With dumb bells you get a deeper range, and more of the stabilizer muscles are involved. Don't go heavy, your lifting to assist your martial arts and to gain strength, not to become a muscle head.

    Make sure you also do cardio
    Flat bench press only wrecks havoc on your shoulders if you use poor form. Use proper powerlifting form: with an arch and elbow tuck, and you will save your shoulders because of the decreased ROM

    As for not going heavy, that's just poor advice.
    "Emevas,
    You're a scrapper, I like that."-Ronin69

  7. #7
    MMAMickey's Avatar
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    Quote Originally Posted by RichD View Post
    I would consider using dumb bells as opposed to free weights. The traditional flat bench press wreaks havoc on your shoulders., ie: rotator cuffs.

    With dumb bells you get a deeper range, and more of the stabilizer muscles are involved. Don't go heavy, your lifting to assist your martial arts and to gain strength, not to become a muscle head.

    Make sure you also do cardio
    1) Benching properly without going too heavy won't **** up your shoulders

    2) Dumbells CAN give a larger ROM, but who do you see using dumbells that actually uses it?

    3) Strength programs using barbells will make you stronger, faster than programs using dumbells
    "The hero and the coward both feel the same thing, but the hero projects his fear onto his opponent while the coward runs. 'Fear'. It's the same thing, but it's what you do with it that matters". - Cus D'Amato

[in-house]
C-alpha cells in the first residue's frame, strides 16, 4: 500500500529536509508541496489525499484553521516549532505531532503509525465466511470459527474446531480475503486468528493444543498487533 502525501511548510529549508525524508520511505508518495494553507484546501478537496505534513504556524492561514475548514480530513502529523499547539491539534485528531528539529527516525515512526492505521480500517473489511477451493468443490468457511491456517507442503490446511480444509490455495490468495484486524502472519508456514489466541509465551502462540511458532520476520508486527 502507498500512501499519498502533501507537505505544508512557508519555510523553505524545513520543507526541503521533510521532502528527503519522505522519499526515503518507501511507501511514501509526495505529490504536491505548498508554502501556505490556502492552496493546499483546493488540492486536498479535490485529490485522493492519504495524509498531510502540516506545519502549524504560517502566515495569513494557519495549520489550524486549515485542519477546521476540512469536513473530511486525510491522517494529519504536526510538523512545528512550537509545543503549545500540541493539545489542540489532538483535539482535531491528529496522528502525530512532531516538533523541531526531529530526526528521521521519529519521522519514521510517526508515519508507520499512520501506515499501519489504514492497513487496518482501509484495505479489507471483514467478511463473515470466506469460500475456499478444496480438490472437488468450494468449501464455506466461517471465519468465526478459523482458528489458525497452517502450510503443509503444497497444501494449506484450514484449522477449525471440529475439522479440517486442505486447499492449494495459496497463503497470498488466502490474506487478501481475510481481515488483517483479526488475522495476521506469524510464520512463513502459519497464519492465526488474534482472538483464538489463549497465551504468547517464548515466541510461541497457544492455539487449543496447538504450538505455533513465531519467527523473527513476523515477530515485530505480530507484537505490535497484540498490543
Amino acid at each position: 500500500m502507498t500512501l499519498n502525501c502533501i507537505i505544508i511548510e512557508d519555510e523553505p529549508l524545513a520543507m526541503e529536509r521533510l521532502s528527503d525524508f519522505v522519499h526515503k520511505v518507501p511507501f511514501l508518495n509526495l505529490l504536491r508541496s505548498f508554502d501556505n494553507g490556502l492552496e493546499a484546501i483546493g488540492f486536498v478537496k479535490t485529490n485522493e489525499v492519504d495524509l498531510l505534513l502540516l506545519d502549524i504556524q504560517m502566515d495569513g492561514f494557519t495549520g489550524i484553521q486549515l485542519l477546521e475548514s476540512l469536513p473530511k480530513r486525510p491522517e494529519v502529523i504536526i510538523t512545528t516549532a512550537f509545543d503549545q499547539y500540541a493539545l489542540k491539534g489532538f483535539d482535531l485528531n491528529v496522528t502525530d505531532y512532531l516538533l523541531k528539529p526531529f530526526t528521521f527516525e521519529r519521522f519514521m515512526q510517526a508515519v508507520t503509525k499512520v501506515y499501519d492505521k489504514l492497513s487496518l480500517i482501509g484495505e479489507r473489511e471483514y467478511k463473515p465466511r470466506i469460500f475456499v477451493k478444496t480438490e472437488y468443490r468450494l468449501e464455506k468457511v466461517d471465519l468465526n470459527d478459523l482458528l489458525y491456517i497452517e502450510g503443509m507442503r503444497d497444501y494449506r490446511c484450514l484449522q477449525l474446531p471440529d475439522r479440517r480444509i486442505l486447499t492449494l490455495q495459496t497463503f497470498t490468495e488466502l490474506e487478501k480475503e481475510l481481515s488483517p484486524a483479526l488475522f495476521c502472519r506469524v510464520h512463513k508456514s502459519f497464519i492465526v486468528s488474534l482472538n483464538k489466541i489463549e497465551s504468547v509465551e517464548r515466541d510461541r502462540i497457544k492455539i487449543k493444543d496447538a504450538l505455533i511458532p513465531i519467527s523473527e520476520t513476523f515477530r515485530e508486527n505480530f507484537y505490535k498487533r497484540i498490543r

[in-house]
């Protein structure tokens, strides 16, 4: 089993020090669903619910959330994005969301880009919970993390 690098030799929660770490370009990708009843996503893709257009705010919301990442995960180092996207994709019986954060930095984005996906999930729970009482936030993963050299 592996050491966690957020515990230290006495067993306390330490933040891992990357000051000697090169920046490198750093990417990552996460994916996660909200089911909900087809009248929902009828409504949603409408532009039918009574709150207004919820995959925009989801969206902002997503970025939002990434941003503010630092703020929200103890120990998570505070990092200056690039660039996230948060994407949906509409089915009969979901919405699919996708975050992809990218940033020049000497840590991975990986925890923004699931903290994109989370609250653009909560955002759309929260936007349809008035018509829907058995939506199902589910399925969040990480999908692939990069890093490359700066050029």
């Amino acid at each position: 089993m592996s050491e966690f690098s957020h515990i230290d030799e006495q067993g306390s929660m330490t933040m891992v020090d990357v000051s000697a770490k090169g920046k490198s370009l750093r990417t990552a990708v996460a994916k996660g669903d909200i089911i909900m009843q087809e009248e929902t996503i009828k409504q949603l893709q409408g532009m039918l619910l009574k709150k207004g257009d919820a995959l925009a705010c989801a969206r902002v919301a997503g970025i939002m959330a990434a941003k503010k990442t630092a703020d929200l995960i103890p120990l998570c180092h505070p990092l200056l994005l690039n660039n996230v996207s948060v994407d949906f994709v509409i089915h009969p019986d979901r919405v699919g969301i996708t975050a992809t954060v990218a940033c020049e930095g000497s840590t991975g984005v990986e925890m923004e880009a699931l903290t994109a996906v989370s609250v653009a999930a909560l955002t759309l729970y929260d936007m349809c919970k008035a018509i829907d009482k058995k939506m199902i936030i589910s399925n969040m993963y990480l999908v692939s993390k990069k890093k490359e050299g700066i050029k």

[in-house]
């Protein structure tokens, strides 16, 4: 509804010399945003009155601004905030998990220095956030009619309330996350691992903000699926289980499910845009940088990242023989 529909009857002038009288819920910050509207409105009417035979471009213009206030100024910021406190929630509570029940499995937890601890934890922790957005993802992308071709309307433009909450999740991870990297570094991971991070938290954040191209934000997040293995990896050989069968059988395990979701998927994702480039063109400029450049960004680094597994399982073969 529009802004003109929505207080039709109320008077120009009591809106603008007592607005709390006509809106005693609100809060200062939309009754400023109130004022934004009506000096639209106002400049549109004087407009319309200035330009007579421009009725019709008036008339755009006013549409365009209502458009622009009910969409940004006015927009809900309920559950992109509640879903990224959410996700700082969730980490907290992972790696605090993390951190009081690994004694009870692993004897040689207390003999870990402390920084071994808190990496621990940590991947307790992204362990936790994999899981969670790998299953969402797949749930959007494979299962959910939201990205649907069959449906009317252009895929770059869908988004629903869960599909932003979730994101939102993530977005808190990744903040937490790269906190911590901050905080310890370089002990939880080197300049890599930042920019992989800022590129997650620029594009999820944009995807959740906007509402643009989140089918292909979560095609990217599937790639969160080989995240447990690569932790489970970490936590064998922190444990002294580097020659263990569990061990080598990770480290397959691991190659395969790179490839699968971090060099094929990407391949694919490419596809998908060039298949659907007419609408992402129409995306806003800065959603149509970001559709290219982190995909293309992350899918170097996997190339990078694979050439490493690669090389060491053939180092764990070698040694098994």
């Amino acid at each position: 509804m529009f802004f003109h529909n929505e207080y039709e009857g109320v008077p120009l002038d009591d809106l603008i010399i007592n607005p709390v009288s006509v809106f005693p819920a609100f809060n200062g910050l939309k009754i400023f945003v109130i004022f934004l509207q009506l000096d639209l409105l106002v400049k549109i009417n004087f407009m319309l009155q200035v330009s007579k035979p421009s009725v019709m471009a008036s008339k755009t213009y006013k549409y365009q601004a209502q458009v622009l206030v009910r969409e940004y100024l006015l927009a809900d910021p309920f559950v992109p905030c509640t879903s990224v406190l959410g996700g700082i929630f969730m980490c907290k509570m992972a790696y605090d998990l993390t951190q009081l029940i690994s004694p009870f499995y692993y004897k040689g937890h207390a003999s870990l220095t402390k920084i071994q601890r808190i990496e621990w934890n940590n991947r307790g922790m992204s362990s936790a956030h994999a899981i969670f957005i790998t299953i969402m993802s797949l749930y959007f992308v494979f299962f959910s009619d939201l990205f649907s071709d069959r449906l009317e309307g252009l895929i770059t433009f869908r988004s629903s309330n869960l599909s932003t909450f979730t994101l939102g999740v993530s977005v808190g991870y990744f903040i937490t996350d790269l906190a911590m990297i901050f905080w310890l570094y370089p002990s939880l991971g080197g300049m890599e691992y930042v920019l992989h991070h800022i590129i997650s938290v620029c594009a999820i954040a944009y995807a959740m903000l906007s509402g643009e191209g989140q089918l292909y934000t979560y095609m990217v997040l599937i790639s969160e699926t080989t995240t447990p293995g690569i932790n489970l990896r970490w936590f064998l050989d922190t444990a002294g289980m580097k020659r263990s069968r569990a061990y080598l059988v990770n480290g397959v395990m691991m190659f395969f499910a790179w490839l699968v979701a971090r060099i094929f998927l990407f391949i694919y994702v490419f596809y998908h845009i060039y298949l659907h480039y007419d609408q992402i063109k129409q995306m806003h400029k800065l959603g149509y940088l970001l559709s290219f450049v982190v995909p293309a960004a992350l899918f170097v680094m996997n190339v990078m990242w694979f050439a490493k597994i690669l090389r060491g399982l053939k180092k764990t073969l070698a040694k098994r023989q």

Spoiler:


  8. #8
    NOTE TO SELF - MOAR GRAPPLE - GET A NORMAL HAIR CUT - REPEAT supporting member
    Matt Phillips's Avatar
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    Avoid going heavy on machines... you're bound to get hurt.
    Now darkness comes; you don't know if the whales are coming. - Royce Gracie


    KosherKickboxer has t3h r34l chi sao

    In De Janerio, in blackest night,
    Luta Livre flees the fight,
    Behold Maeda's sacred tights;
    Beware my power... Blue Lantern's light!

  9. #9

    Join Date
    Nov 2010
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    Here is a good article, it is in two parts. http://www.bodybuilding.com/fun/issa83.htm

    I think it explains in good language, as to why the bench press is bad for your shoulders, and also a poor measure of strength. Vertical bench or dumb bells are better.

    In addition , younger guys tend to equate overall strength with how much they can bench, they don't often realize that triceps, and shoulders; as well as arm length and bridging are part of the equation.

    I also ran long distance for years. Now that I am older, and have talked with Orthopedic surgeons at length, I realize that long distance running wreaks havoc on ones knees.

    I am now in early stages of Arthritis in my left knee, and have had meniscus surgery.

    It is the same idea, work out smartly. Read the article.

  10. #10
    Emevas's Avatar
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    The form demonstrated in the article is poor bench press form. Again, don't bench like a bodybuilder, bench like a powerlifter. Use an arch and tuck your elbows, don't flare them, and you'll save your shoulders lots of wear and tear.
    "Emevas,
    You're a scrapper, I like that."-Ronin69